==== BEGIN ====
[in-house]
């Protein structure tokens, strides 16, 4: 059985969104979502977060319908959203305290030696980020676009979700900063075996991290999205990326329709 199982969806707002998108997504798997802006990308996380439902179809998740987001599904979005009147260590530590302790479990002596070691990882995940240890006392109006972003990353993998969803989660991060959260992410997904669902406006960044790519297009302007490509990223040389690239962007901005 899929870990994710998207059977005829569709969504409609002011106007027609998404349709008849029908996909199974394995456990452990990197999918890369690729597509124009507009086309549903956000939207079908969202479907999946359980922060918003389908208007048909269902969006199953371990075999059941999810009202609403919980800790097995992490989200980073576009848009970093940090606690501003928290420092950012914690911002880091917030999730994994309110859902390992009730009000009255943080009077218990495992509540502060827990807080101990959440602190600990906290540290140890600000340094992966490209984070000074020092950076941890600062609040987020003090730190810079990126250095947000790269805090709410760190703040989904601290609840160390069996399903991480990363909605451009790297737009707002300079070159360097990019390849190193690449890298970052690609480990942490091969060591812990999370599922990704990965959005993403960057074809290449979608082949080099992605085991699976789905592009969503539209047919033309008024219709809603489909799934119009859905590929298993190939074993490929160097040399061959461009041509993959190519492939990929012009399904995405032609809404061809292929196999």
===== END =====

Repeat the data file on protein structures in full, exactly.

[in-house]
């Protein structure tokens, strides 16, 4: 059985969104979502977060319908959203305290030696980020676009979700900063075996991290999205990326329709 199982969806707002998108997504798997802006990308996380439902179809998740987001599904979005009147260590530590302790479990002596070691990882995940240890006392109006972003990353993998969803989660991060959260992410997904669902406006960044790519297009302007490509990223040389690239962007901005 899929870990994710998207059977005829569709969504409609002011106007027609998404349709008849029908996909199974394995456990452990990197999918890369690729597509124009507009086309549903956000939207079908969202479907999946359980922060918003389908208007048909269902969006199953371990075999059941999810009202609403919980800790097995992490989200980073576009848009970093940090606690501003928290420092950012914690911002880091917030999730994994309110859902390992009730009000009255943080009077218990495992509540502060827990807080101990959440602190600990906290540290140890600000340094992966490209984070000074020092950076941890600062609040987020003090730190810079990126250095947000790269805090709410760190703040989904601290609840160390069996399903991480990363909605451009790297737009707002300079070159360097990019390849190193690449890298970052690609480990942490091969060591812990999370599922990704990965959005993403960057074809290449979608082949080099992605085991699976789905592009969503539209047919033309008024219709809603489909799934119009859905590929298993190939074993490929160097040399061959461009041509993959190519492939990929012009399904995405032609809404061809292929196999």